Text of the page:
Many rural counties in the Southern States had county seats whose names were formed by adding court house to the name of the county. The court house town contains the courthouse building as well as a number of other buildings. In this case, one of those other buildings is the McLean house, a former tavern.
Even before the Civil War, the railroad bypassed Appomattox Court House (the South Side Railroad, today a part of the Norfolk Southern, was built to the south of town in 1850), and commercial life tended to congregate at the nearby Appomattox station. As a result, the population of Appomattox Court House never grew much over 150, while Appomattox town grew to the thousands. When the courthouse burned in 1892, it was not rebuilt and a new courthouse was built in Appomattox, sealing the fate of Appomattox Court House as a town. The county seat was formally moved in 1894.
Because the first Battle of Bull Run, fought on July 21, 1861, took place on the McLean farm farther north in Virginia, it can be said that the Civil War started in McLean's backyard in 1861 and ended in his parlor in 1865 (neither event, however, marked the true beginning or ending of hostilities).
McLean was a retired major in the Virginia militia. He was too old to enlist at the outbreak of the Civil War and decided to move to Appomattox Court House in order to get away from the Civil War (after the war, he liked to portray himself as having moved because he was a peace-loving man, but the reality is that during the war, he made a small fortune running sugar through the Union blockade; he simply wanted to carry on this lucrative business without the interference that nearby hostilities would cause). Nonetheless, on April 9, 1865, the war came back to McLean when General Robert E. Lee surrendered to Lieutenant General Ulysses S. Grant at his house. His house was also used on April 10 for the Surrender Commissioners' meeting, and over the next few days as the headquarters of Major General John Gibbon of the U.S. Army.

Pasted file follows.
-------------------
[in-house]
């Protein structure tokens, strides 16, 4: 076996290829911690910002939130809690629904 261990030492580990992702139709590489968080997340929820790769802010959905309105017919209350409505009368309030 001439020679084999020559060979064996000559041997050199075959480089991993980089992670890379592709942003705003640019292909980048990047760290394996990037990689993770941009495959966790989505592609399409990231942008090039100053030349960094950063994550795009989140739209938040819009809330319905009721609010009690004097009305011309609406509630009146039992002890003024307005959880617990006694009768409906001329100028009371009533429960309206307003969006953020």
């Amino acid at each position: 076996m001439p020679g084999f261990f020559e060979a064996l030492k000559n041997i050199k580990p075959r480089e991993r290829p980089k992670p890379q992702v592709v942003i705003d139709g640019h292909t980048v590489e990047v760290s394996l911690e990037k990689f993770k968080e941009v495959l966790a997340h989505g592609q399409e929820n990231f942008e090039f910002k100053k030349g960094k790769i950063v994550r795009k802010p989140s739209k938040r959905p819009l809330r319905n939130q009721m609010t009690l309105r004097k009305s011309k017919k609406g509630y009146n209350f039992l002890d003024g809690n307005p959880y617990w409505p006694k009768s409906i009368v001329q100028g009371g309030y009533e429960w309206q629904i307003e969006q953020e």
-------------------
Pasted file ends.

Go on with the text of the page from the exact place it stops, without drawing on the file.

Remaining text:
The terms of surrender were: "The officers to give their individual paroles not to take up arms against the government of the United States until properly exchanged, and each company or regimental commander to sign a like parole for the men of their commands," ... neither "side arms of the officers nor their private horses or baggage" to be surrendered; and, as many privates in the Confederate Army owned horses and mules, all horses and mules claimed by men in the Confederate Army to be left in their possession. The table and chairs used by Lee and Grant when negotiating the surrender are now part of the collections of the Smithsonian Institution's National Museum of American History.
Although he had made a considerable fortune smuggling sugar, McLean's money was in Confederate currency, which became worthless with the collapse of the Confederacy and he was nearly ruined by the end of the war. The McLeans left Appomattox Court House and returned to Mrs. McLean's Prince William County, Virginia estate in the fall of 1867. When Wilmer McLean defaulted on repayment of loans, the banking house of "Harrison, Goddin, and Apperson" of Richmond, Virginia brought a judgment against him, and the "Surrender House" was sold at public auction on November 29, 1869. The house was purchased by John L. Pascoe and apparently rented to the Ragland family formerly of Richmond. In 1872 Nathaniel H. Ragland purchased the property for $1250.00.
On January 1, 1891, the property was sold by the Widow Ragland for the sum of $10,000 to Captain Myron Dunlap of Niagara Falls, New York. Myron Dunlap and fellow speculators went through two or three plans intending to capitalize on the notoriety of the property, one idea was to dismantle the home and move it to Chicago, Illinois as an exhibit at the 1893 World's Columbian Exposition. Measured drawings including elevations and materials specifications lists were produced, the house was dismantled and packed for shipping, but the Panic of 1893 occurred; cash flow and legal problems caused the plan to halt. The home sat dismantled in piles, prey to vandals, collectors, and the environment for fifty years.
On April 10, 1940, Appomattox Court House National Historical Monument was created by the U.S. Congress to include approximately 970 acres (3.9 km²). In February 1941, archeological work was begun at the site, then overgrown with brush and honeysuckle. Historical data was collected, and architectural working plans were drawn up to begin the meticulous reconstruction process. The whole project was brought to a swift stop on December 7, 1941, with the bombing of Pearl Harbor by Japanese forces, causing the United States' entry into World War II.
After the war, the project soon became a high priority again. On November 25, 1947, bids for the reconstruction of the McLean House were opened. The reconstruction proceeded, using the 5,500 remaining original bricks, which were scattered through the walls of the new house, and on April 9, 1949, 84 years after the historic meeting reuniting the country, the McLean House was opened by the National Park Service for the first time to the public. Robert E. Lee IV and Major General U.S. Grant III cut the ribbon at the dedication ceremony on April 16, 1950, after a speech by Pulitzer Prize winning historian Douglas Southall Freeman in front of a crowd of approximately 20,000.